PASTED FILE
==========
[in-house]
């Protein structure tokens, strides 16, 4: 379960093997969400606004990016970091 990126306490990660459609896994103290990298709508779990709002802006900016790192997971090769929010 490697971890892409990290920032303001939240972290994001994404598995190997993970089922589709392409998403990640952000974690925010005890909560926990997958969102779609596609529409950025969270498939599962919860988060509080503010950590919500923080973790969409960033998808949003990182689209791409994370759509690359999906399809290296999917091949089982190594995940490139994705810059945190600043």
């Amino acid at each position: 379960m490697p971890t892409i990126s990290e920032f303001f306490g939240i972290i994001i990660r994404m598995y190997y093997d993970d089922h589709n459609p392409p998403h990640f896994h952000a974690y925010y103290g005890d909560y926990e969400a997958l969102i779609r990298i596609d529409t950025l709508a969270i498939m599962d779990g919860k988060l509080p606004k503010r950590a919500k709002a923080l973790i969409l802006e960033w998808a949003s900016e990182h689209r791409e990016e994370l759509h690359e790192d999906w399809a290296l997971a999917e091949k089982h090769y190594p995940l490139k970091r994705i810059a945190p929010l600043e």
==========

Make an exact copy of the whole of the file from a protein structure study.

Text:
[in-house]
């Protein structure tokens, strides 16, 4: 379960093997969400606004990016970091 990126306490990660459609896994103290990298709508779990709002802006900016790192997971090769929010 490697971890892409990290920032303001939240972290994001994404598995190997993970089922589709392409998403990640952000974690925010005890909560926990997958969102779609596609529409950025969270498939599962919860988060509080503010950590919500923080973790969409960033998808949003990182689209791409994370759509690359999906399809290296999917091949089982190594995940490139994705810059945190600043």
């Amino acid at each position: 379960m490697p971890t892409i990126s990290e920032f303001f306490g939240i972290i994001i990660r994404m598995y190997y093997d993970d089922h589709n459609p392409p998403h990640f896994h952000a974690y925010y103290g005890d909560y926990e969400a997958l969102i779609r990298i596609d529409t950025l709508a969270i498939m599962d779990g919860k988060l509080p606004k503010r950590a919500k709002a923080l973790i969409l802006e960033w998808a949003s900016e990182h689209r791409e990016e994370l759509h690359e790192d999906w399809a290296l997971a999917e091949k089982h090769y190594p995940l490139k970091r994705i810059a945190p929010l600043e």